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Best Selvedge Denim for the Middle Class?

Discussion in 'Streetwear and Denim' started by Jd5016, Apr 7, 2011.

  1. whodini

    whodini Senior member

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    No man, it hasn't gone over my head. You have succeeded in changing my own personal preference in wanting to have selvedge on my jeans. I no longer care. The hype is over. I wouldn't be caught dead in selvedge denim.

    xchen, this should inspire your next tattoo.
     
  2. xchen

    xchen Senior member

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    I could do a 3/4 sleeve in a traditional Japanese style with looms, indigo baths, and a geisha with full raw denim kimono. Anyone want to draw this for me?
     
  3. whodini

    whodini Senior member

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    It's just a shame that S-Town proclaimed the hype over, otherwise that would sound like a great idea.
     
  4. wEstSidE

    wEstSidE Senior member

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    haha funny that you mention busting seams. i heard that some of the "artisan" denim brands actually use fully cotton thread for stitching, i.e. without a poly core and that this leads to better thread fading qualities at the expense of weaker thread.
     
  5. S-Town

    S-Town Senior member

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    Hey, the hype can always be back on.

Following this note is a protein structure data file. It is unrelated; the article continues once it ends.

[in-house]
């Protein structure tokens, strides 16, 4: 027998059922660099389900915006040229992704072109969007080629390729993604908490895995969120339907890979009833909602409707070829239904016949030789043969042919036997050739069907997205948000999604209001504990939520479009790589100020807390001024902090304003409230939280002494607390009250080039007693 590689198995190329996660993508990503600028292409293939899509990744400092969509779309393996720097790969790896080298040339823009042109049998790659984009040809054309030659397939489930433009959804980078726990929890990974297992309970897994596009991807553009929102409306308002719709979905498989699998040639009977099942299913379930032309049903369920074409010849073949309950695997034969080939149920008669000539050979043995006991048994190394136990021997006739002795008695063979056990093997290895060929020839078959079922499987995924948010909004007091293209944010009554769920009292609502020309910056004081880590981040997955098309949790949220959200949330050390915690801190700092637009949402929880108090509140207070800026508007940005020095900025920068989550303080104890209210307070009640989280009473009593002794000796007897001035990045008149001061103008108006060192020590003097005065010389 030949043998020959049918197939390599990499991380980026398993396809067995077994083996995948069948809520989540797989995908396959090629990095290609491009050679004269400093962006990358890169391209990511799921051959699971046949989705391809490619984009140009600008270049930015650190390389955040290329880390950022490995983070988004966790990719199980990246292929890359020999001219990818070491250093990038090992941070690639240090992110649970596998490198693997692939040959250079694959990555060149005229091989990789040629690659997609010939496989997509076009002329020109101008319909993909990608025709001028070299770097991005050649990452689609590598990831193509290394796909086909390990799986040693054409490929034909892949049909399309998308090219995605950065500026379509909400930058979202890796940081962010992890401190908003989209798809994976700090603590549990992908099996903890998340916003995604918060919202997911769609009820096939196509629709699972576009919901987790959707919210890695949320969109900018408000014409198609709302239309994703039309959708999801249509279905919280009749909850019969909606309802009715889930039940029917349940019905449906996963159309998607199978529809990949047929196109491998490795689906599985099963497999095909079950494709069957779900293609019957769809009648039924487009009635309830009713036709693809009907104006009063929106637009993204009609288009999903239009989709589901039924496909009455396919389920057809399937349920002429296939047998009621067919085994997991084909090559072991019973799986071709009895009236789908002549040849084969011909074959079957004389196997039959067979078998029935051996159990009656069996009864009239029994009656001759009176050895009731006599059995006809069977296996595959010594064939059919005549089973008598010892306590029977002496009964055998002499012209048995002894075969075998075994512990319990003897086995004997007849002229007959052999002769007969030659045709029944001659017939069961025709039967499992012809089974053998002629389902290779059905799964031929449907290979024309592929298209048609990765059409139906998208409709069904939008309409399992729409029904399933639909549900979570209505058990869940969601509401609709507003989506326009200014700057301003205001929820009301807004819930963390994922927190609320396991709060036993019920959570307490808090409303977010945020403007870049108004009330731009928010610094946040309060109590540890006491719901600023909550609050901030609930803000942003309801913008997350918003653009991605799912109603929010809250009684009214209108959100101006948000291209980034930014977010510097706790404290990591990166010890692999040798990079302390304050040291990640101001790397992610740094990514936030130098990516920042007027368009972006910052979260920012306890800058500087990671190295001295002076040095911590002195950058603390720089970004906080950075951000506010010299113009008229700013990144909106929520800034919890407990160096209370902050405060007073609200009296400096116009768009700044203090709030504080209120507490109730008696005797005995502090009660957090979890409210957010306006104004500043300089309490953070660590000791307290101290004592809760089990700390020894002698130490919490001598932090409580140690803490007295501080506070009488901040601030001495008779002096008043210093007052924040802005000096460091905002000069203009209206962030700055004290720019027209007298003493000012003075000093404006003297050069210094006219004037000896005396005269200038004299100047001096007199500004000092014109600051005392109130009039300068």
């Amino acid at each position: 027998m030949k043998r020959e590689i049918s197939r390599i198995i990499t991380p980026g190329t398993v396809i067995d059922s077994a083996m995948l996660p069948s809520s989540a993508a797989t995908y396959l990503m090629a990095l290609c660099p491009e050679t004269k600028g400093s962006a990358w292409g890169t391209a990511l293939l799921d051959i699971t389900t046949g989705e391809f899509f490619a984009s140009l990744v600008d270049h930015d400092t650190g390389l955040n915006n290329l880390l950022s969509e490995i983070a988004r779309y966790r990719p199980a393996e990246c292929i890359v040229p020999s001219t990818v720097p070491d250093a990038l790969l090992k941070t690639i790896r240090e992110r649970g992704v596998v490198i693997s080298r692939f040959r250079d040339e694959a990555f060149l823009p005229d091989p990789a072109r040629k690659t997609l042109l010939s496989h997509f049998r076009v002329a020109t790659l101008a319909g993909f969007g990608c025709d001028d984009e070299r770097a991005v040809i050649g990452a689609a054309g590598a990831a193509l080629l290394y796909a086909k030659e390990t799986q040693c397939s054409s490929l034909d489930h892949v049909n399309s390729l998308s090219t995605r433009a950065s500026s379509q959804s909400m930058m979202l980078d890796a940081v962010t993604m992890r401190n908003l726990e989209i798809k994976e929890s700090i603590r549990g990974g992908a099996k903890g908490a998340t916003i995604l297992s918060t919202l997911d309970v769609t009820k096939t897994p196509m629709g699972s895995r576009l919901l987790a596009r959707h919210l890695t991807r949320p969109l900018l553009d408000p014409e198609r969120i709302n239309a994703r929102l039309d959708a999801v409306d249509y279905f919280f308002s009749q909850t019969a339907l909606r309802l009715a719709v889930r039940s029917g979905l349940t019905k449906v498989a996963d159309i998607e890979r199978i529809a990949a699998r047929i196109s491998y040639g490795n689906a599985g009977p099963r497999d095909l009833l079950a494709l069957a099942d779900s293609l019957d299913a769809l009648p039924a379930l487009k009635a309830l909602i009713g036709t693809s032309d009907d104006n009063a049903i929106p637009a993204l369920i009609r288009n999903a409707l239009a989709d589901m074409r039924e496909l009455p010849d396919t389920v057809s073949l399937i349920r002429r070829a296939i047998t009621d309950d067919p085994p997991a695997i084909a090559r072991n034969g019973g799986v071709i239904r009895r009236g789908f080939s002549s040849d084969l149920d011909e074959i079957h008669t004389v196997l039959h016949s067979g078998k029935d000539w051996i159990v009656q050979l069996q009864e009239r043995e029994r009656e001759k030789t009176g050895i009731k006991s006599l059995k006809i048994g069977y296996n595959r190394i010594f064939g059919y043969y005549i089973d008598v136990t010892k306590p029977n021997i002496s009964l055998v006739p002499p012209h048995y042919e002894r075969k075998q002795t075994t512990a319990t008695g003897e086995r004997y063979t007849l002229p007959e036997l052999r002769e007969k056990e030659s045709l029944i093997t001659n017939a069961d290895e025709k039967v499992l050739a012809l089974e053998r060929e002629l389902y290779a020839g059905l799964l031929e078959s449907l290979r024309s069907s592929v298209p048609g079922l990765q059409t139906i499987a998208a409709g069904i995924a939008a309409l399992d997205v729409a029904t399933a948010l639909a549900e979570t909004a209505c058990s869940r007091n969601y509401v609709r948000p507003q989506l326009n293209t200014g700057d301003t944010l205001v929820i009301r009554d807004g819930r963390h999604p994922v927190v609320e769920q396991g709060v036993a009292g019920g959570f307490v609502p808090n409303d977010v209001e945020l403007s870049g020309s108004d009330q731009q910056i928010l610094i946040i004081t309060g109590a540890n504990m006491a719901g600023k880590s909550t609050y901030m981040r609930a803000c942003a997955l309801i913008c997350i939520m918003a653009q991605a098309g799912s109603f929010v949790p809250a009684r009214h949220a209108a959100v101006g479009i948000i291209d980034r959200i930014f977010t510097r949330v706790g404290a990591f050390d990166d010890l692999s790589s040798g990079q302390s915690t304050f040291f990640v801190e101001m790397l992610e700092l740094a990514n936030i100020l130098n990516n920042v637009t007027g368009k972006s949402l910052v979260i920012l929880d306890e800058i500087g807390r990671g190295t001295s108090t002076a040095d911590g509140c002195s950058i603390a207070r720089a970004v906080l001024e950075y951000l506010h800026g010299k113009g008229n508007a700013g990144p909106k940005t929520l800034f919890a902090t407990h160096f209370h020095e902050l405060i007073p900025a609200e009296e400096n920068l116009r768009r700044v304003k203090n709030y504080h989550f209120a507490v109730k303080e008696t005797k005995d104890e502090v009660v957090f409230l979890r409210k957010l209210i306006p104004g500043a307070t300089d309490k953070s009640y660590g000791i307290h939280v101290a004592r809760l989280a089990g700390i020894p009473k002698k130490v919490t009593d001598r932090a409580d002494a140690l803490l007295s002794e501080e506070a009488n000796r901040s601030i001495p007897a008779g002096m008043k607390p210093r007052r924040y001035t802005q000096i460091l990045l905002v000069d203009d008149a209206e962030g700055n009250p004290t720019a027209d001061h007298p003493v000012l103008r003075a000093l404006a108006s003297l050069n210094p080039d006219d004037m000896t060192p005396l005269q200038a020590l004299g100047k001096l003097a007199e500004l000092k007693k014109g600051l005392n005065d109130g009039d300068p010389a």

Whodini, if I ever find myself in LA, I'd love to split a 30-pack with you.
     
  6. whodini

    whodini Senior member

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    haha funny that you mention busting seams. i heard that some of the "artisan" denim brands actually use fully cotton thread for stitching, i.e. without a poly core and that this leads to better thread fading qualities at the expense of weaker thread.
    Not surprising if true. The price of faithful reproductions is that you live with the same shit they did back then.
    Hey, the hype can always be back on.

    Whodini, if I ever find myself in LA, I'd love to split a 30-pack with you.


    Split? Get your own, pussy.
     
  7. phxlawstudent

    phxlawstudent Senior member

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    Can someone explain how they make non-selvage, but great quality denim? My understanding of the fabric making process is that you use either a shuttle loom, or basically air cannons to cross the threads. The shuttle loom would obviously take longer, but your putting less stress on the threads because it moves slower. The cannon method would likewise put more stress on the threads because they are basically being shot like a projectile at high speeds.

    That said, obviously not all selvage is created equal. There can certainly be some shit selvage made as quickly and cheaply as possible.